While he’s only come to prominence in the last few years, Oscar Isaac has been acting for quite a while – in smaller roles, primarily, but in typically interesting projects. And while he can now get roles in X-Men and Star Wars, some of those earlier movies are worth taking a look back at.
Here are the top 10 movies from the career of Oscar Isaac.
Balibo follows a group of five journalists who were captured and eventually killed during the Indonesian invasion of East Timor in 1975. Isaac plays José Ramos-Horta, when he was younger. He’d go on to win the Nobel Peace Prize and become the president of East Timor years after the events in this film. It’s got a rare 100% on Rotten Tomatoes … and was banned in Indonesia for not portraying the “official” version of the events. “Official,” because, well, the government allegedly made up a different story from what actually happened, which is what the movie documents.
Che: Part One
Interestingly, another war-type movie. This one focuses on the revolutionary Ernesto “Che” Guevara. Steven Soderbergh directed both parts to Che, although the first part is slightly more interesting and Isaac is only in that one, hence its inclusion on the list. He plays a U.N interpreter. He’s not in it a ton, but the movie is well worth watching anyway. And since Isaac hasn’t been a leading man for a large portion of his career, more than a couple of movies on this list are going to have him in supporting roles.
Drive is an artsy action movie. It’s about a man who works as a stunt driver and a mechanic in Hollywood during the day, and then takes his driving talents onto the street at night, when he offers his services to criminals as a getaway driver. He also has a budding romance with his neighbor. It’s gorgeous, it’s got great acting, its action is intense, and it’s very thrilling. It’s the good version of the Transporter movies.
Alex Garland wrote the screenplays to movies like Sunshine, 28 Days Later, and Dredd, and in 2015 made his directorial debut with Ex Machina. It’s a little early to call it a masterpiece, but I absolutely love it. It follows a young programmer who gets invited to his reclusive boss’s mansion to test out an experiment … and then it just builds and builds the suspense and intrigue for the rest of its running time before finally allowing it to all pay off. It’s fantastic.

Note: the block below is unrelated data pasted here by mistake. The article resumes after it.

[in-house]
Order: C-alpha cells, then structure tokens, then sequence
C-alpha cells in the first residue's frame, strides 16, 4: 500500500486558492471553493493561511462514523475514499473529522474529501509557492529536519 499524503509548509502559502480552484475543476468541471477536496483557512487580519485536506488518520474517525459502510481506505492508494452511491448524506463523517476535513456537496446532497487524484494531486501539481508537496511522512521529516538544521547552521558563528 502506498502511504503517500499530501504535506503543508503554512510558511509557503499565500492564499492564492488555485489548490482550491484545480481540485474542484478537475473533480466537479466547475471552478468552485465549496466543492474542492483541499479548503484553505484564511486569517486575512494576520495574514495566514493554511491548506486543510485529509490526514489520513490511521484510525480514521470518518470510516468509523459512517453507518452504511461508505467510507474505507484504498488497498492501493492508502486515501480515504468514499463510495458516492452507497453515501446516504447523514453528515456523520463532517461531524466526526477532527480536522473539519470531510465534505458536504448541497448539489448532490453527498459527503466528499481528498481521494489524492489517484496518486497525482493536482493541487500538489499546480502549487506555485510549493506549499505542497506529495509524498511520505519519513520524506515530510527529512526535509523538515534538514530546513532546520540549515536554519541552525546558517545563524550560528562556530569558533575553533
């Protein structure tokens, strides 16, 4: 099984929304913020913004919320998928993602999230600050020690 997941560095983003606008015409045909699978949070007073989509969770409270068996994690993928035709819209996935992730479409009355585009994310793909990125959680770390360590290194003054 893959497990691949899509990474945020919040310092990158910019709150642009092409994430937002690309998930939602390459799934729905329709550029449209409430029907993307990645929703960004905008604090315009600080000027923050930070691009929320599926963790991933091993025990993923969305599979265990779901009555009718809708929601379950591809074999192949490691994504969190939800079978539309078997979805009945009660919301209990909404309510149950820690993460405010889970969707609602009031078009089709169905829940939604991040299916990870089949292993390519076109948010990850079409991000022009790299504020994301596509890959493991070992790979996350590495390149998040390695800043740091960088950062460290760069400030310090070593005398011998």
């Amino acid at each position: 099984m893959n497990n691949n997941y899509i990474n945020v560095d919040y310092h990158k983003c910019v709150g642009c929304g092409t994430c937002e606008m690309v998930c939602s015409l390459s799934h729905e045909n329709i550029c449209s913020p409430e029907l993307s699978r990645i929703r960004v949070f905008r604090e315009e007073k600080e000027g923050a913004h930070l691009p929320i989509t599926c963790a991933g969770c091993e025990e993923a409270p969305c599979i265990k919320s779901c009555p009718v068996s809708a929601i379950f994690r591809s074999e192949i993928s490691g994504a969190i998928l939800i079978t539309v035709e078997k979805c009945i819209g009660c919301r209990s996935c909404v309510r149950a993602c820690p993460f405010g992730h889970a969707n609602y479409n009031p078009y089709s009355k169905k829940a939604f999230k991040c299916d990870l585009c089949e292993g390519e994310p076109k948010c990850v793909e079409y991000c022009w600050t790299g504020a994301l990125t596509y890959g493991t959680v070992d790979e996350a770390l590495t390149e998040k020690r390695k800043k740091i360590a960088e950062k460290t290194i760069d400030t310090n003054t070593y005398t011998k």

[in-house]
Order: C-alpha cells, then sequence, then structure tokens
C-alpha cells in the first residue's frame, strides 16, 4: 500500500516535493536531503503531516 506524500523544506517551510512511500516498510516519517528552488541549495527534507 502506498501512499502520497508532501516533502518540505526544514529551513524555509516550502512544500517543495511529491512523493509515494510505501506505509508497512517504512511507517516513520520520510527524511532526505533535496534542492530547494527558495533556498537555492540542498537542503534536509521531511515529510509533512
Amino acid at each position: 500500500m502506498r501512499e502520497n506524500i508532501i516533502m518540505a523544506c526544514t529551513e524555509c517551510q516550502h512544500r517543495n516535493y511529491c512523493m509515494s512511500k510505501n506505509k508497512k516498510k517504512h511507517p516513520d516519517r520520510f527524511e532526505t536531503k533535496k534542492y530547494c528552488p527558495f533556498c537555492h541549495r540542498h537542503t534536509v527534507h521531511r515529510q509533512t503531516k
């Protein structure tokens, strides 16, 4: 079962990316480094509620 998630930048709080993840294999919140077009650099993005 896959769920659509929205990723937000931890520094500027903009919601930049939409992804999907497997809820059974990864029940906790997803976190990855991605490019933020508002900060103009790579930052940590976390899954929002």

Inside Llewyn Davis
Inside Llewyn Davis is one of the few great leading roles that Oscar Isaac has had. It still disappoints me that he didn’t receive more awards love for the performance. It follows a week in the life of its protagonist, an aspiring folk singer back in the early 60s, before Bob Dylan burst onto the scene and effectively allowed the genre to be popular. The songs are great, Isaac is fantastic, and there’s a very cute cat that plays a prominent role. And cats are awesome.
The Life Before Her Eyes
Before starting this list, I’d actually forgotten that Oscar Isaac is in The Life Before Her Eyes. The film is both about a school shooting, and about how one of its survivors is dealing with the trauma 15 years afterward. It’s a heartbreaking movie with a clever premise and twisting narrative. It’s heavily symbolic and features a lot of gorgeous imagery. Its characters aren’t the most interesting, but the movie is still a good one.
A Most Violent Year
A Most Violent Year gives Isaac another meaty role. He’s an immigrant who has managed to run a successful oil company for several years. He got this way honestly and fairly, not to mention legally. But certain circumstances over the course of the film make him question whether or not he can continue to do things the morally correct way. That allows it to engage us intellectually and emotionally. Not to mention, there are many potential instances of violence. 1981 was one of the most violent years in the history of New York City, it claims. It’s an effective drama and thriller.
Star Wars: Episode VII – The Force Awakens
After a few not-so-good films in the franchise, Star Wars: Episode VII – The Force Awakens came onto the scene to win back the hearts of its audience members – with nostalgia, mostly. It’s a lot like the very first Star Wars, but it mostly works and is a lot of fun. It’s even more emotionally compelling than one might expect. The action is solid, the effects are great, and it made Star Wars viable again. Isaac is one of its three leads, and seems to remain so for its entire trilogy.
Star Wars: Episode VIII – The Last Jedi
After The Force Awakens brought the franchise back from the dead, Star Wars: Episode VIII – The Last Jedi decided to take things in a different direction. Some fans were not terribly happy with that. I guess when a movie actively decides to cut its nostalgic ties, that’s going to anger people who are here primarily for them. In addition, it didn’t play into fan theories. And then the fans were wrong. And they didn’t like that. Sad.
I’m mostly kidding and poking fun. It took the franchise in a new, largely unexpected direction. And I appreciate it for that. It has some hokey moments and its main plot isn’t the best, but its character interactions are great, the action is strong, and freshness is a good thing.
Sucker Punch might be Zack Snyder’s most visually dynamic film. It’s stunning, at times. It follows a young girl who gets sent to a mental institution, which she imagines is a brothel – and then imagines the brothel as a bunch of action scenes, whenever she’s forced to dance for paying customers. And it’s about female empowerment. And has great action. And a mind-bending plot. And, as mentioned, it’s stunning. Why don’t people like this?